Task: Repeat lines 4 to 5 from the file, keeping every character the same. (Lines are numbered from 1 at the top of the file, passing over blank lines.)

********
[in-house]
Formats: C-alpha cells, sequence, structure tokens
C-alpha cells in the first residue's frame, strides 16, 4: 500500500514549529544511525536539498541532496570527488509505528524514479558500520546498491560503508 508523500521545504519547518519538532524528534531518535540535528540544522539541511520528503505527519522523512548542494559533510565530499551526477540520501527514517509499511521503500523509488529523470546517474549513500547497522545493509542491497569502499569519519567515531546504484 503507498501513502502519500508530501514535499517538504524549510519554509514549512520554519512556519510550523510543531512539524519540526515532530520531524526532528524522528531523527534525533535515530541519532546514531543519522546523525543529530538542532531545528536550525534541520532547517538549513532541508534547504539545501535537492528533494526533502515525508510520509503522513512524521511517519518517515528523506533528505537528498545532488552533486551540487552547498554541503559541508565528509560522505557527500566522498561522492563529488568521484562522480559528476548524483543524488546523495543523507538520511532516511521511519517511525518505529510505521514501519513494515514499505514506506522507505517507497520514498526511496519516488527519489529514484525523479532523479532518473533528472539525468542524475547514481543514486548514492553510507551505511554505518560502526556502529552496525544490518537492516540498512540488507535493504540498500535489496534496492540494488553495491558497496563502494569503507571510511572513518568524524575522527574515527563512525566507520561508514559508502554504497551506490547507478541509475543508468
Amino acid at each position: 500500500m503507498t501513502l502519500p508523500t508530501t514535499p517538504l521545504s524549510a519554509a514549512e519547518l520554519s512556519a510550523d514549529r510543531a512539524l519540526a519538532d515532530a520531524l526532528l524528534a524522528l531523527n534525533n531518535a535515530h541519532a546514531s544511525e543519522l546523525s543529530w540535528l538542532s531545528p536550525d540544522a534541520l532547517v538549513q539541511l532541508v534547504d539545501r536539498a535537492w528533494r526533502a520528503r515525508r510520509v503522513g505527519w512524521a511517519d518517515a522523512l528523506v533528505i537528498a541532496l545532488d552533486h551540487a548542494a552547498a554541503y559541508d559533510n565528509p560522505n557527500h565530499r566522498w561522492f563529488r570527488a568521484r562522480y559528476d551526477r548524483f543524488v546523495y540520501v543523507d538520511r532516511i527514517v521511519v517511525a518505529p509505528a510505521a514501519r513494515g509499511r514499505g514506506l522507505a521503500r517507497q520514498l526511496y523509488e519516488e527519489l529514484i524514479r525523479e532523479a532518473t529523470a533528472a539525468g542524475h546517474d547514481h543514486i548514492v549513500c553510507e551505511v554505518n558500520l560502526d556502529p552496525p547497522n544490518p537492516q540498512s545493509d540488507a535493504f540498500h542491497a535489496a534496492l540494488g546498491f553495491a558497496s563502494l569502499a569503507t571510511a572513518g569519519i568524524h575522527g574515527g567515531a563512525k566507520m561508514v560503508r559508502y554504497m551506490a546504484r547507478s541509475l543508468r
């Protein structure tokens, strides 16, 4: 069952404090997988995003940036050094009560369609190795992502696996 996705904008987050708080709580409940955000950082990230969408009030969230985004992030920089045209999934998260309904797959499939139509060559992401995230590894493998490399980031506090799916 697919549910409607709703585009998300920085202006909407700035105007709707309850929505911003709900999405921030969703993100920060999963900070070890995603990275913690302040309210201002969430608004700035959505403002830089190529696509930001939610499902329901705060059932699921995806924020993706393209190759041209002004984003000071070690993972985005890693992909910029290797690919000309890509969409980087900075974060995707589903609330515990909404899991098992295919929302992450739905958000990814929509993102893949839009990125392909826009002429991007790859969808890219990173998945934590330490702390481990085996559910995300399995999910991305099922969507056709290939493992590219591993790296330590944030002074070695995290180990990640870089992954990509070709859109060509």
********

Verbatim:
Amino acid at each position: 500500500m503507498t501513502l502519500p508523500t508530501t514535499p517538504l521545504s524549510a519554509a514549512e519547518l520554519s512556519a510550523d514549529r510543531a512539524l519540526a519538532d515532530a520531524l526532528l524528534a524522528l531523527n534525533n531518535a535515530h541519532a546514531s544511525e543519522l546523525s543529530w540535528l538542532s531545528p536550525d540544522a534541520l532547517v538549513q539541511l532541508v534547504d539545501r536539498a535537492w528533494r526533502a520528503r515525508r510520509v503522513g505527519w512524521a511517519d518517515a522523512l528523506v533528505i537528498a541532496l545532488d552533486h551540487a548542494a552547498a554541503y559541508d559533510n565528509p560522505n557527500h565530499r566522498w561522492f563529488r570527488a568521484r562522480y559528476d551526477r548524483f543524488v546523495y540520501v543523507d538520511r532516511i527514517v521511519v517511525a518505529p509505528a510505521a514501519r513494515g509499511r514499505g514506506l522507505a521503500r517507497q520514498l526511496y523509488e519516488e527519489l529514484i524514479r525523479e532523479a532518473t529523470a533528472a539525468g542524475h546517474d547514481h543514486i548514492v549513500c553510507e551505511v554505518n558500520l560502526d556502529p552496525p547497522n544490518p537492516q540498512s545493509d540488507a535493504f540498500h542491497a535489496a534496492l540494488g546498491f553495491a558497496s563502494l569502499a569503507t571510511a572513518g569519519i568524524h575522527g574515527g567515531a563512525k566507520m561508514v560503508r559508502y554504497m551506490a546504484r547507478s541509475l543508468r
């Protein structure tokens, strides 16, 4: 069952404090997988995003940036050094009560369609190795992502696996 996705904008987050708080709580409940955000950082990230969408009030969230985004992030920089045209999934998260309904797959499939139509060559992401995230590894493998490399980031506090799916 697919549910409607709703585009998300920085202006909407700035105007709707309850929505911003709900999405921030969703993100920060999963900070070890995603990275913690302040309210201002969430608004700035959505403002830089190529696509930001939610499902329901705060059932699921995806924020993706393209190759041209002004984003000071070690993972985005890693992909910029290797690919000309890509969409980087900075974060995707589903609330515990909404899991098992295919929302992450739905958000990814929509993102893949839009990125392909826009002429991007790859969808890219990173998945934590330490702390481990085996559910995300399995999910991305099922969507056709290939493992590219591993790296330590944030002074070695995290180990990640870089992954990509070709859109060509």